Same song, ninth verse!
Like a campfire song, there's little variation in the final of the CONCACAF Champions League. After Andre-Pierre Gignac's golazo put the Vancouver Whitecaps' mini-comeback to bed, it was confirmed. For the seventh time in nine tournaments since the governing body adopted the current format, the final will pit two Mexican teams against each other. For the ninth time (every single one, for those running out of fingers to count on), the champion will be a Liga MX team.
It creates a competition that, while still producing a number of enjoyable matches, feels akin to an episode of Scooby Doo. Yeah, for a while you might think it's the creepy eccentric, but in the end it's going to be Mr. Greenway. The predictable nature is not good for a tournament, especially a fledgling one like the CCL.
Whose fault is that? It's certainly not Mexican teams' responsibility. They're holding up their end of the deal. More and more Liga MX teams are playing their first-choice sides in search of a trophy that books passage to the Club World Cup.
And it's not on CONCACAF. It's easy to blame the confederation for various ills in the region, but the tournament organizers have taken feedback from the clubs and unveiled a format that apparently will better suit teams going forward. Even so, the job of the governing body isn't to pull teams up from the bottom or handicap those already on top. It's simply to organize a fair tournament that will allow them to compete on a level playing field.
This season's semifinalists did well. FC Dallas controlled huge stretches of both games but, unfortunately for North Texas fans, forgot to open or close the series with any urgency. The early goal conceded in Frisco and a late one in Pachuca condemned FCD to wonder what might've been had they been able to control those 10 minutes as well. The team took the competition very seriously, going to Argentina and traveling to Puebla to acclimate to the altitude ahead of Tuesday's second leg.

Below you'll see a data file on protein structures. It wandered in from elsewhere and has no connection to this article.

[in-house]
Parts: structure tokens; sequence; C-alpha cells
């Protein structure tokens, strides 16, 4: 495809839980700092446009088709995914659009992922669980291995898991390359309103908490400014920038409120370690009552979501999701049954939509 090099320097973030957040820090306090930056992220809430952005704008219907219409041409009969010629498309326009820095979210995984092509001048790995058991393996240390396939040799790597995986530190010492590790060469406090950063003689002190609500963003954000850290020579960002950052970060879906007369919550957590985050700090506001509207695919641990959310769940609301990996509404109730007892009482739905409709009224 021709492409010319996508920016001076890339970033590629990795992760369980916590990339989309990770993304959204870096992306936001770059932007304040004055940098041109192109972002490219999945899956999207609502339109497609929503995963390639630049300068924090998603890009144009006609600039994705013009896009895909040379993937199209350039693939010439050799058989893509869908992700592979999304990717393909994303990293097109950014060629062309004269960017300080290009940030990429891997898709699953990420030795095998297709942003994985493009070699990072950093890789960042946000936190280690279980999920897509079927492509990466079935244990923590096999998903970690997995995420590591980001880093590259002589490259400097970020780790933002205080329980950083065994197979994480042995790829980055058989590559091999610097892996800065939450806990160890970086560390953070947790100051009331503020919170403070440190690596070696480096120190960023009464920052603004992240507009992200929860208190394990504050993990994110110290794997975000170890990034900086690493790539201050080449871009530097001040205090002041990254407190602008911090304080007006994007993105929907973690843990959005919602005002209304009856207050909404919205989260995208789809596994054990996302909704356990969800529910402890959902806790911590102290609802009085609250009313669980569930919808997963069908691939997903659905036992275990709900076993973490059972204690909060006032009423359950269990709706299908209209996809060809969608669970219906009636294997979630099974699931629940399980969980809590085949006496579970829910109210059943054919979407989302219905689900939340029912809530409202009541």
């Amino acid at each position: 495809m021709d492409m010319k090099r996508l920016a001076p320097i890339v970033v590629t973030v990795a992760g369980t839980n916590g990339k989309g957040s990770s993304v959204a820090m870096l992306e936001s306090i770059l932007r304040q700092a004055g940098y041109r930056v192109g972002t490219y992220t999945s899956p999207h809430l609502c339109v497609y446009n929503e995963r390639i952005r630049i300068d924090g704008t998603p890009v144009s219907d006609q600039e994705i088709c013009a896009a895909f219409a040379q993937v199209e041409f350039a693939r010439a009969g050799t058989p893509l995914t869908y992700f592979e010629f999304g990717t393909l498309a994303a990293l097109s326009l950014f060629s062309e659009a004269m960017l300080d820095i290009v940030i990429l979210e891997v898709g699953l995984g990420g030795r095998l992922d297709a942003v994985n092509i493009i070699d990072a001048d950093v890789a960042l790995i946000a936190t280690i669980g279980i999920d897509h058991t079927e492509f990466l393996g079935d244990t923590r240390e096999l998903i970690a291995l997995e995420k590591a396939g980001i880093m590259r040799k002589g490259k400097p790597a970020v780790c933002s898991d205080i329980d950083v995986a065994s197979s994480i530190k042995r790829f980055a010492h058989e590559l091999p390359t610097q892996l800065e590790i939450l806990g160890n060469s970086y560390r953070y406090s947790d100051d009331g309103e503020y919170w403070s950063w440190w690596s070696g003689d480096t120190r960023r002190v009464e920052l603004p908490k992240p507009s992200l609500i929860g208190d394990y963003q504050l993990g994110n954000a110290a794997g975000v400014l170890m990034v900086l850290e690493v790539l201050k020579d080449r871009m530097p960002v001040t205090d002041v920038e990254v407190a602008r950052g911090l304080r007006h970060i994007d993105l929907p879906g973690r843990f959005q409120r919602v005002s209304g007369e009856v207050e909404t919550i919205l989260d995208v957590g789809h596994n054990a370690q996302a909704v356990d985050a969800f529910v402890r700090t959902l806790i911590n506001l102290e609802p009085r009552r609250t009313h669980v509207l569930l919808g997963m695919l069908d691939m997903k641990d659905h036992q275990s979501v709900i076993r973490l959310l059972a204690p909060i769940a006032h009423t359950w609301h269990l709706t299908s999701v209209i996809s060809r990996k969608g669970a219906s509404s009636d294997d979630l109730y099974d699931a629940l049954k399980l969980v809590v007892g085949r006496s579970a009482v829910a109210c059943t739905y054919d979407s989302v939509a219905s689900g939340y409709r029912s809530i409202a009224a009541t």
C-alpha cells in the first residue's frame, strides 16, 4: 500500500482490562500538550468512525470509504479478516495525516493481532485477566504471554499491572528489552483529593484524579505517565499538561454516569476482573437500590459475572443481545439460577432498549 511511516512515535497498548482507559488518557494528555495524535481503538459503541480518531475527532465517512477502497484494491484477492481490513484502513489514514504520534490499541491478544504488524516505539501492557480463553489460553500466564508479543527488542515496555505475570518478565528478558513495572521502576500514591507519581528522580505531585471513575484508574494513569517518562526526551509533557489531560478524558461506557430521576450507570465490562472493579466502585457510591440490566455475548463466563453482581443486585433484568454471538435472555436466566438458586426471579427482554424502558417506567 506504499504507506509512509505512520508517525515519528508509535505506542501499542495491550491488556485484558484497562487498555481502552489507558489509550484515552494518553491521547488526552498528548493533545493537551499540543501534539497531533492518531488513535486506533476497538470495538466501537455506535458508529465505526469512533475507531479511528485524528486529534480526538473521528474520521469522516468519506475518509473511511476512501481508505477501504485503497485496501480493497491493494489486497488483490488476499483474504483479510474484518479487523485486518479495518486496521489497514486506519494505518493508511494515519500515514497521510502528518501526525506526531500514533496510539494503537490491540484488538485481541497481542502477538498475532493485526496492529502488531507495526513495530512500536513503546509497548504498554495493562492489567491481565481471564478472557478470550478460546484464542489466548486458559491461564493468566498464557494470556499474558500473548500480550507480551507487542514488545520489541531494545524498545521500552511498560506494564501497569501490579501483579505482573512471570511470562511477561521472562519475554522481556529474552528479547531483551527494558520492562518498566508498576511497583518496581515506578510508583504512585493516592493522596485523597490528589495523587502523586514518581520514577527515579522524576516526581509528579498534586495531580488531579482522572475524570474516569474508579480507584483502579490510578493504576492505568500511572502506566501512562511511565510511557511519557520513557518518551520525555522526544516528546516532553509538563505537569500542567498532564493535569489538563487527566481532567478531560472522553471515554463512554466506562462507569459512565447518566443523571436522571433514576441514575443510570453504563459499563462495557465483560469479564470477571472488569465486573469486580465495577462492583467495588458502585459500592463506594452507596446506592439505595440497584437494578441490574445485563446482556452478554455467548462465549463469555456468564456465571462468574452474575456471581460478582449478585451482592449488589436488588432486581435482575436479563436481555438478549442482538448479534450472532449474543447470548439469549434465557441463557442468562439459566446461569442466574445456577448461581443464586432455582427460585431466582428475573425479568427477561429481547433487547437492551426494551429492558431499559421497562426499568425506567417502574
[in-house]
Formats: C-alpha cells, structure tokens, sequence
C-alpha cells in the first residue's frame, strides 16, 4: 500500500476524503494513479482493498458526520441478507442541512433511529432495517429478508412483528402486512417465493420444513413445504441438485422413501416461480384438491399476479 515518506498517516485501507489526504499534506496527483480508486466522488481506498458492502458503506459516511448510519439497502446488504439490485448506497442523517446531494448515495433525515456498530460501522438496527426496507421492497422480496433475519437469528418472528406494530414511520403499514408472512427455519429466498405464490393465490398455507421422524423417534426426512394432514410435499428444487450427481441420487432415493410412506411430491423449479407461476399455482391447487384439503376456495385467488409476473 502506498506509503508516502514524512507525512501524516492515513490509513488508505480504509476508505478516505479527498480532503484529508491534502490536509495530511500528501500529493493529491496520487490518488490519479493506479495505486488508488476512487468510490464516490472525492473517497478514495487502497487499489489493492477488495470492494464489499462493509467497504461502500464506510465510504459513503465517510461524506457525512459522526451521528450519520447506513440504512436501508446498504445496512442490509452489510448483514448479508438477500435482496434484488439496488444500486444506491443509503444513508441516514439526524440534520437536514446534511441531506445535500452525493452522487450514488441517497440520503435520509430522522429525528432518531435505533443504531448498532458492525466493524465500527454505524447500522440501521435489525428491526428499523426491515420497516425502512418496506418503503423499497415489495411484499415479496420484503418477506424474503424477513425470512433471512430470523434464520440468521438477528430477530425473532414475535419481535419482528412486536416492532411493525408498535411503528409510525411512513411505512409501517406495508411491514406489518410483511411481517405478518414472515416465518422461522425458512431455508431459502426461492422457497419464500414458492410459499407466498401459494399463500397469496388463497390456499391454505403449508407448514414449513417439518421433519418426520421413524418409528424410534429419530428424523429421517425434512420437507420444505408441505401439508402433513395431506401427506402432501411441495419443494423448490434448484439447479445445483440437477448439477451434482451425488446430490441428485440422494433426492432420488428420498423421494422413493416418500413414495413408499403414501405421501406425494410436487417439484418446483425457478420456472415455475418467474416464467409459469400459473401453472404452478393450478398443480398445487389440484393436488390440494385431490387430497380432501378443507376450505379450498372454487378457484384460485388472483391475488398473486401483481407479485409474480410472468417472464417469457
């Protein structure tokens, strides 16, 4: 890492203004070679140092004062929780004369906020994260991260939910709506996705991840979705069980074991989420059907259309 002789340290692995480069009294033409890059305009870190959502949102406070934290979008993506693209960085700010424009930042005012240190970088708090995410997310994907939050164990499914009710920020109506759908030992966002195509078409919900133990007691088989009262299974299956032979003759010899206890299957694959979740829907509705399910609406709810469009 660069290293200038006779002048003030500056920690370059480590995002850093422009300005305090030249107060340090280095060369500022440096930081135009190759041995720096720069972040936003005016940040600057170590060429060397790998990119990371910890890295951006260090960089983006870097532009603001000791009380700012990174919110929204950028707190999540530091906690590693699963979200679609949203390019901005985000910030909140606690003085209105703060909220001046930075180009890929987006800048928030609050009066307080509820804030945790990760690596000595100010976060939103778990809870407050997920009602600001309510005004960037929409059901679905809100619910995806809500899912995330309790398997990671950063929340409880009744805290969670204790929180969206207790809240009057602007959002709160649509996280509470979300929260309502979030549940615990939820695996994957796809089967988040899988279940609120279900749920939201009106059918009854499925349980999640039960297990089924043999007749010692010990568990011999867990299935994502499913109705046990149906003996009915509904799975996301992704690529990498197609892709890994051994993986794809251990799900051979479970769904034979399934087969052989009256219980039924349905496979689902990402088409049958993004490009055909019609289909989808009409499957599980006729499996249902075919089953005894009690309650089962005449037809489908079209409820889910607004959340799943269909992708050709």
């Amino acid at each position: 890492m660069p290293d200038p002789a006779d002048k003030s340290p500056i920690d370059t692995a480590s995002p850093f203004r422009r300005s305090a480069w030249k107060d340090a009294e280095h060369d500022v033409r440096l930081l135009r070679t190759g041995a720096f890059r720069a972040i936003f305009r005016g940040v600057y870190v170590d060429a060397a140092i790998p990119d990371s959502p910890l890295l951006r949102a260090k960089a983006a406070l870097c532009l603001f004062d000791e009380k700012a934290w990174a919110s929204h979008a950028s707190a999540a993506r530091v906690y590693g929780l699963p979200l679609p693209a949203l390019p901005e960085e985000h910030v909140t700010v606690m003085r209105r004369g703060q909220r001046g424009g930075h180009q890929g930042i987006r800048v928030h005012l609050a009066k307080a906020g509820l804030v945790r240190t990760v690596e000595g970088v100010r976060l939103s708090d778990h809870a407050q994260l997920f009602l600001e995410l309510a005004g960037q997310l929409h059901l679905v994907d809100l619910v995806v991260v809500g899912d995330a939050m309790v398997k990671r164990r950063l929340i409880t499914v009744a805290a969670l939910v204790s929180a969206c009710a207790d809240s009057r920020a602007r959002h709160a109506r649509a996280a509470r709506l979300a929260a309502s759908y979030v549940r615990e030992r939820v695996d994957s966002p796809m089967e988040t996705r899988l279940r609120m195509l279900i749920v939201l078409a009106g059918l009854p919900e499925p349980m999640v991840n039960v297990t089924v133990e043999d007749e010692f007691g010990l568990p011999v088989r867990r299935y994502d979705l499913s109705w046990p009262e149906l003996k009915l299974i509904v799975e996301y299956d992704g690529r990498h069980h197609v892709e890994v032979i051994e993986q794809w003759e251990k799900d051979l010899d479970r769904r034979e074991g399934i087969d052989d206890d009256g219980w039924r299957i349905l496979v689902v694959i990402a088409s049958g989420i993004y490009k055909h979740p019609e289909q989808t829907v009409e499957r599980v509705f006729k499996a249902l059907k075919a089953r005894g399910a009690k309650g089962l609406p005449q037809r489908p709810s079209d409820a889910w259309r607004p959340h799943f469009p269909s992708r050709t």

The Whitecaps came up against a Tigres side that is struggling in the league but is one of the most talented teams in the Americas from top to bottom. The dam nearly didn't break in Monterrey, but once the first goal fell it always was going to be difficult to get back into the series.
This isn't a referendum on MLS' progress, but it is a problem for the league — and any sort of international club competition in the region. MLS is growing and, even as this tournament's semifinalists showed, is not wildly far off the pace of the best teams. While the leagues are eager to have a tournament with the best clubs from each doing battle without the trips to Central America or midweek games hosting overpowered Caribbean sides, you have to wonder what the point is. If Mexican teams are going to win nearly every series anyway, why bother?
What needs to change? Maybe nothing. MLS is gaining ground, but as that happens Liga MX sides are getting better as well. Pit this Pachuca side against the one that went to the Club World Cup in 2010 or even look at a Tigres team that added Chile midfielder Eduardo Vargas and Peru right back Luis Advincula since making last tournament's final.
But MLS teams (and clubs like Saprissa, Herediano, Olimpia and Arabe Unido) have to put a priority on winning this tournament, dedicating resources on and off the field to finally breaking through. Otherwise, keeping this up makes as much sense as starting with 99 bottles of beer on the wall and making it all the way down to zero.